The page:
Traditionally, engineering and architecture were not two different professions; the person in charge of design and construction projects assumed the roles of both engineer and architect. The etymology of the word “architect,” traced in ancient Greek, means the first builder, indicating both architectural and engineering expertise and responsibilities. Large-scale monuments in the history of architecture—pyramids, temples, domes, walls, bridges, and irrigation projects—all demonstrate the coexistence of architectural and engineering expertise in a single individual who excelled in both fields.
The eighteenth-century division between the architectural and engineering professions has created boot only different specialties, but different value systems. The architect is concerned with the architectural intentions of the design, usually emphasizing its artistic and human dimensions. The engineer, on the other hand, is concerned with the technical aspects of the design, emphasizing efficiency and simplicity. Different training and expertise, and the associated values, have generated a gap between the roles of the architect and engineer that often makes communication between them difficult, resulting in a lower quality of design.
The separation of roles was partly a result of the times. The need to address problems at the frontier of the existing technology (and the resulting rapid development of the technical sciences) combined with the ideology of the industrial revolution, let the engineering profession develop independently and with minimal artistic considerations. Similarly, designers became concerned more with art and paid less attention to technical issues, relying on the technical expertise of consultant engineers for the materialization of their designs.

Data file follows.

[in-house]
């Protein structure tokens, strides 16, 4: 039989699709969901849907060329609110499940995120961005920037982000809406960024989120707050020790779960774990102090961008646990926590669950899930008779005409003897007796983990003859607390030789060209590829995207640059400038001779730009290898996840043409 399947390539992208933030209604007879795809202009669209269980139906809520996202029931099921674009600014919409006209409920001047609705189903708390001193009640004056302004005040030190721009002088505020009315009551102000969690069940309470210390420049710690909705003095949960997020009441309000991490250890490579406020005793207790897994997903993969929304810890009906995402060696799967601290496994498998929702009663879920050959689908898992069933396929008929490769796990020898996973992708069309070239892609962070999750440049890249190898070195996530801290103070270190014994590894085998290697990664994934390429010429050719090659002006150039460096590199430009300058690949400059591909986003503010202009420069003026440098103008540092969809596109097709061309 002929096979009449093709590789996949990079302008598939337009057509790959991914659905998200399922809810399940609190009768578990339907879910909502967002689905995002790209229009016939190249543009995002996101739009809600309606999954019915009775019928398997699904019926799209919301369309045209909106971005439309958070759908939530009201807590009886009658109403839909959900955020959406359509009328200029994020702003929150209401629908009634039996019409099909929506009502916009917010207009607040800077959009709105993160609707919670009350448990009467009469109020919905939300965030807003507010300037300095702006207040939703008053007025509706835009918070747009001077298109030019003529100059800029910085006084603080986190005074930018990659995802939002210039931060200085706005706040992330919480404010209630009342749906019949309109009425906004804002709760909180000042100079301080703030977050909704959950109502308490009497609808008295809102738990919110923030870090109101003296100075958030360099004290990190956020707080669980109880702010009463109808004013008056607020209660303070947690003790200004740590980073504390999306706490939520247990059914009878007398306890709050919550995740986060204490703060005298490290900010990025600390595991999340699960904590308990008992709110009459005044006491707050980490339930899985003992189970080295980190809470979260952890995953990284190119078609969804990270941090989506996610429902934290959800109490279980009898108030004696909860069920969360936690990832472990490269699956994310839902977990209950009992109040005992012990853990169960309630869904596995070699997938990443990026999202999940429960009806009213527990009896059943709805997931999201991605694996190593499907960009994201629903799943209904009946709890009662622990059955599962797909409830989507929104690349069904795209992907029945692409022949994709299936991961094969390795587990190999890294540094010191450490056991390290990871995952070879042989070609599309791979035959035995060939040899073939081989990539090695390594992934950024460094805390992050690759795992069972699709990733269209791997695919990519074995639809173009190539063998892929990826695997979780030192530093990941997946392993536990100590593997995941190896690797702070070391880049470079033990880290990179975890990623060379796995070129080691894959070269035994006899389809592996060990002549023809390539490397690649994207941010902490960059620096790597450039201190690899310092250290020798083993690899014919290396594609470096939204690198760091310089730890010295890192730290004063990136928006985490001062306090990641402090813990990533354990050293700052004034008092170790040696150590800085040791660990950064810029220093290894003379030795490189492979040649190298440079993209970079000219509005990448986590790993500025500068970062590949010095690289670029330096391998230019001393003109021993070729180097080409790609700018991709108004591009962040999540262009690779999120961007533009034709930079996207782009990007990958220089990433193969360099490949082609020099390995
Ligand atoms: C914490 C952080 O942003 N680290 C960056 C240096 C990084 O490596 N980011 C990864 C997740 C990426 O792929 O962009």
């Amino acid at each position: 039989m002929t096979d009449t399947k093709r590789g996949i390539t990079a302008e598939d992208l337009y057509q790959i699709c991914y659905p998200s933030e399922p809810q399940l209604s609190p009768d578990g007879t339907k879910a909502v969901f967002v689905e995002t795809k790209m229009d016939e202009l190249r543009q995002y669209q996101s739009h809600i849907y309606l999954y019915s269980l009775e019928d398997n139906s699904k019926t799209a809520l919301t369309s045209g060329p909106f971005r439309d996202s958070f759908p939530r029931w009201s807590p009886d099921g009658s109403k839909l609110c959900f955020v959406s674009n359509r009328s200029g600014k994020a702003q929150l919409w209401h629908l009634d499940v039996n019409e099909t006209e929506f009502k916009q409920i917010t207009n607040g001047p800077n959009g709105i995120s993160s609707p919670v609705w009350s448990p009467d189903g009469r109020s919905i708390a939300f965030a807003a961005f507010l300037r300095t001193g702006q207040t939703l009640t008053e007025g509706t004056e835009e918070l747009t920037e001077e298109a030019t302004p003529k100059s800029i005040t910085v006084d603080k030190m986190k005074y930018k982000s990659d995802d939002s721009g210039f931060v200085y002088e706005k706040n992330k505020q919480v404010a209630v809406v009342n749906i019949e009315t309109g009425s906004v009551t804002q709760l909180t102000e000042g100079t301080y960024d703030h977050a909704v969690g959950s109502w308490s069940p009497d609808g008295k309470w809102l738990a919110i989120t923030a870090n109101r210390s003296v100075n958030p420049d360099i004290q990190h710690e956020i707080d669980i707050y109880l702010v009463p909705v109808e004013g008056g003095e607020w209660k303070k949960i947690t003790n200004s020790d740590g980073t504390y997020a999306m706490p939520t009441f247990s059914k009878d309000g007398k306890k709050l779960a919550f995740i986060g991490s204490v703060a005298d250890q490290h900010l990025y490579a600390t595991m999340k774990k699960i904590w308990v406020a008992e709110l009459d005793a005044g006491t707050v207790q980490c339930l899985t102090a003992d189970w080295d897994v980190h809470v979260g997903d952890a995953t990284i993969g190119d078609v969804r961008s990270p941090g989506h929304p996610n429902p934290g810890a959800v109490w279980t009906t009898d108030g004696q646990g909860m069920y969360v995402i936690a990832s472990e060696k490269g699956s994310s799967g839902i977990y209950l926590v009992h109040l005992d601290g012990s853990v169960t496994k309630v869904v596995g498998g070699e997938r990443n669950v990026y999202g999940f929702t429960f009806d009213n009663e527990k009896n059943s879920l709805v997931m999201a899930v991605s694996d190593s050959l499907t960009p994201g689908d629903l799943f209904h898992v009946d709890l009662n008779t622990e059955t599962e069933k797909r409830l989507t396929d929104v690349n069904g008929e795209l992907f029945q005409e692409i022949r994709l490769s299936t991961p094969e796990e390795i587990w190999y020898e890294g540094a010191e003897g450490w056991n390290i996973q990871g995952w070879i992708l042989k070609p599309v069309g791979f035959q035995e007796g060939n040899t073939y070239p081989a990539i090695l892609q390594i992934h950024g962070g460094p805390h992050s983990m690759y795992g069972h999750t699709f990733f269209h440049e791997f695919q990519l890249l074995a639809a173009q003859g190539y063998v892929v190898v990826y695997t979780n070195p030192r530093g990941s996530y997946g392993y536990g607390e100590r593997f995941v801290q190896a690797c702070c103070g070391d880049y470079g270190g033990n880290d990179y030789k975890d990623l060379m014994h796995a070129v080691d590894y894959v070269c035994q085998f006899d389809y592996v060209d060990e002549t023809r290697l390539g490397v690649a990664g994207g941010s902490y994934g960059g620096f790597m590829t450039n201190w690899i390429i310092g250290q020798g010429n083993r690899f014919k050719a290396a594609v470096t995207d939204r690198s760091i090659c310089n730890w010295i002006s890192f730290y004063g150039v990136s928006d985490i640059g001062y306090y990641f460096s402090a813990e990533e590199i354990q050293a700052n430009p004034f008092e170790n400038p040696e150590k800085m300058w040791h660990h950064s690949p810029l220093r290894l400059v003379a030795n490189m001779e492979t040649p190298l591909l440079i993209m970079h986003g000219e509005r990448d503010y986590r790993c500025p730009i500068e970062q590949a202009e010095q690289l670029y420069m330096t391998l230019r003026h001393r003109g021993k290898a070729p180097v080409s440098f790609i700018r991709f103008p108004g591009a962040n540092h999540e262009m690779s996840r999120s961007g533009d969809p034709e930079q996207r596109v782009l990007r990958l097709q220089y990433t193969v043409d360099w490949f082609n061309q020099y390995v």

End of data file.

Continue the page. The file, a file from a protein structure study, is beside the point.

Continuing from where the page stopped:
However, lately, new trends and new technology have had an impact on the relation between the two professions:
- Artists, such as the constructivists and minimalists, as well as leading contemporary artists such as Serra, Christo, Oldenburg, Calder, and others have incorporated engineering aspects into modern art by using modern materials and engineering expressions.
- Technology in architecture has produced new materials and construction methods that allow architects to undertake more complicated designs, usually handled by engineers.
- The use of information technology (computers) has improved communication between the design participants and facilitates interaction from the very early stages of the design process to the development of construction documents.
These new trends bridge architecture and engineering, while acknowledging their different identities. The exchange of expressions and sharing of artistic considerations and technical know-how serve to further architecture and engineering’s common goal—a better built environment.